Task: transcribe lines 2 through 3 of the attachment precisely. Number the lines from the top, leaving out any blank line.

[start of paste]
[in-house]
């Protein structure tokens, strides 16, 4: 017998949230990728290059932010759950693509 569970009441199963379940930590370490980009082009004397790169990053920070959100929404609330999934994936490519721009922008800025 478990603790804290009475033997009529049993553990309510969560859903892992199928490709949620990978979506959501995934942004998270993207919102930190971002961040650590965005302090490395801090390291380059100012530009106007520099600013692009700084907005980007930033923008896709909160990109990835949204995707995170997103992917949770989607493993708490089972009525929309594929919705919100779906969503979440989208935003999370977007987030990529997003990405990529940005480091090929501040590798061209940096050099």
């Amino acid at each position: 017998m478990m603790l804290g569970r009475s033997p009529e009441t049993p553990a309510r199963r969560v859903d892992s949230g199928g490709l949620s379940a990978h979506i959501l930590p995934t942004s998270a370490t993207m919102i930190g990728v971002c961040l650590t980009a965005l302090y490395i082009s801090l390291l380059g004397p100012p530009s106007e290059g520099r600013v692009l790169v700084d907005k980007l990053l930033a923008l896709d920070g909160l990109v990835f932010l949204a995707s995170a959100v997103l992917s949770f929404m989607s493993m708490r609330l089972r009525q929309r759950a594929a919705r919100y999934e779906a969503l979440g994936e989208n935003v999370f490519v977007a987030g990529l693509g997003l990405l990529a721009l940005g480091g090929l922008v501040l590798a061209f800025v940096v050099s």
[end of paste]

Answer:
């Protein structure tokens, strides 16, 4: 017998949230990728290059932010759950693509 569970009441199963379940930590370490980009082009004397790169990053920070959100929404609330999934994936490519721009922008800025 478990603790804290009475033997009529049993553990309510969560859903892992199928490709949620990978979506959501995934942004998270993207919102930190971002961040650590965005302090490395801090390291380059100012530009106007520099600013692009700084907005980007930033923008896709909160990109990835949204995707995170997103992917949770989607493993708490089972009525929309594929919705919100779906969503979440989208935003999370977007987030990529997003990405990529940005480091090929501040590798061209940096050099």
């Amino acid at each position: 017998m478990m603790l804290g569970r009475s033997p009529e009441t049993p553990a309510r199963r969560v859903d892992s949230g199928g490709l949620s379940a990978h979506i959501l930590p995934t942004s998270a370490t993207m919102i930190g990728v971002c961040l650590t980009a965005l302090y490395i082009s801090l390291l380059g004397p100012p530009s106007e290059g520099r600013v692009l790169v700084d907005k980007l990053l930033a923008l896709d920070g909160l990109v990835f932010l949204a995707s995170a959100v997103l992917s949770f929404m989607s493993m708490r609330l089972r009525q929309r759950a594929a919705r919100y999934e779906a969503l979440g994936e989208n935003v999370f490519v977007a987030g990529l693509g997003l990405l990529a721009l940005g480091g090929l922008v501040l590798a061209f800025v940096v050099s």